HOLLYWOOD, Fla. - Anna Nicole Smith, the former Playboy playmate whose bizarre life careened from marrying an octogenarian billionaire to the untimely death of her son, died Thursday after collapsing at a South Florida hotel, one of her lawyers said.
Smith, 39, collapsed and was unresponsive while staying at the Seminole Hard Rock Cafe Hotel and Casino, said the attorney, Ron Rale. She was rushed to a hospital.
"I can confirm that she is deceased. It's as shocking to me as to you guys," Rale told Reuters. "I don't know anything further. (Her lawyer and husband) Howard (K. Stern) obviously is speechless and grieving."
Dr. Cyril Wecht, forensic toxicologist who performed the autopsy on her son Daniel, who died last September, suggested to MSNBC TV several possibilities for her death, including viral pneumonia, drug-related causes or a genetic heart defect which also played a factor in her son's death.
"When you have sudden, unexpected death, there aren't too many things that can do that," said Wecht. "You look to the heart and see what produces the cardiac arrhythmia."
It has been alleged that Smith used methadone, a powerful opiate-based treatment, while pregnant.
"Drugs could be involved here," Wecht told MSNBC. "They may not be the total answer, but coupled with a genetic predisposition, methadone is a drug that is known to produce that kind of a problem in which the heart begins to beat irregularly."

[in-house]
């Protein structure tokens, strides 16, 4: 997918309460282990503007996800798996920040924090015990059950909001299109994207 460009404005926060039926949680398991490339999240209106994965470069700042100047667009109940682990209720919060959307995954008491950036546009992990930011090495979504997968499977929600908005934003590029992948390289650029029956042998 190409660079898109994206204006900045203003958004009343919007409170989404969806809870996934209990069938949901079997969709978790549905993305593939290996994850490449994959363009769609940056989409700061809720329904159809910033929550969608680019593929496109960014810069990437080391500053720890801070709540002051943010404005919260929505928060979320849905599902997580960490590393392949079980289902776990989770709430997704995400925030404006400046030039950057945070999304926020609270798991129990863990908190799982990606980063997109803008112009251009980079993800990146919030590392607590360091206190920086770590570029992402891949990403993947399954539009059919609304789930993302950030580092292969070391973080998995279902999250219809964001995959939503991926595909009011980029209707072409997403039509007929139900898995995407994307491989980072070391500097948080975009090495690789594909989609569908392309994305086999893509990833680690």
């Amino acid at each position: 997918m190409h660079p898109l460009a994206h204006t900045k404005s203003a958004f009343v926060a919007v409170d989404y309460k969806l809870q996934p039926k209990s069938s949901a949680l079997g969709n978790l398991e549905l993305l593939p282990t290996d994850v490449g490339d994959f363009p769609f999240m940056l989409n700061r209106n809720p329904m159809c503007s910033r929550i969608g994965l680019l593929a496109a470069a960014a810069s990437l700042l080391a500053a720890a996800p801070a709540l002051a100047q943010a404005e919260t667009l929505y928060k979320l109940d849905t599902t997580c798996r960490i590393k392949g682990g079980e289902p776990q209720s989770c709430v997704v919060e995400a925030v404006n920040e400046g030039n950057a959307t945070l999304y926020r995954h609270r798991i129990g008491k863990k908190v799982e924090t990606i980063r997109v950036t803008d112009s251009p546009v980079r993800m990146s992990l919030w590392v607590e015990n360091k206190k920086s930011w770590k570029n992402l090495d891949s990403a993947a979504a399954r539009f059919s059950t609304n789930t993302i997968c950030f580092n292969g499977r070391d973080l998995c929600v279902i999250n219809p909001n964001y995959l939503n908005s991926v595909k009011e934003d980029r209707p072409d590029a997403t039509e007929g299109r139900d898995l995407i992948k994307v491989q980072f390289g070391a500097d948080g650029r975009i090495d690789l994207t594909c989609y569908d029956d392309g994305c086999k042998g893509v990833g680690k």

Toxicology results from an autopsy are not expected for several days.
A tabloid staple
Smith had been a tabloid staple even before she became Playboy's playmate of the year in 1993. Readers were fascinated by her bombshell good looks, her marriage to an elderly billionaire and subsequent court fight over his estate, her weight fluctuations, and last year, the sudden death of her 20-year-old son, Daniel Smith.
A former topless dancer, she made her name squeezing into Guess jeans. She resembled the late actress Marilyn Monroe, a similarity played up in her Guess magazine ads, billboards and department store displays.
In 1994, she married 89-year-old oil tycoon J. Howard Marshall II, the head of oil-based Koch Industries, which is part of a family fortune worth at least $400 million.
He died in 1995, setting off a feud with her former stepson, E. Pierce Marshall, over whether she had a right to his estate.
A federal court in California awarded Smith $474 million in a complicated legal twist that began after she declared bankruptcy. That was later overturned.
But in May, the U.S. Supreme Court revived her case, ruling that she deserved another day in court in her battle with her former stepson.
The justices said only that federal courts in California could deal with her case despite a Texas state court ruling that Marshall was the sole heir to the estate.
Then, the stepson died June 20 at age 67. But the family said the court fight would continue.
Daniel Smith died Sept. 10 in his mother's hospital room in the Bahamas, just days after she gave birth to a daughter.
Wecht, an American medical examiner hired by the family, said he had methadone and two antidepressants in his system when he died. Low levels of the three drugs interacted to cause an accidental death, Wecht said.
Meanwhile, the paternity of her now 5-month-old daughter remained a matter of dispute.
She was born Vickie Lynn Hogan on Nov. 28, 1967, in Houston, one of six children of Donald Eugene and Virgie Hart Hogan.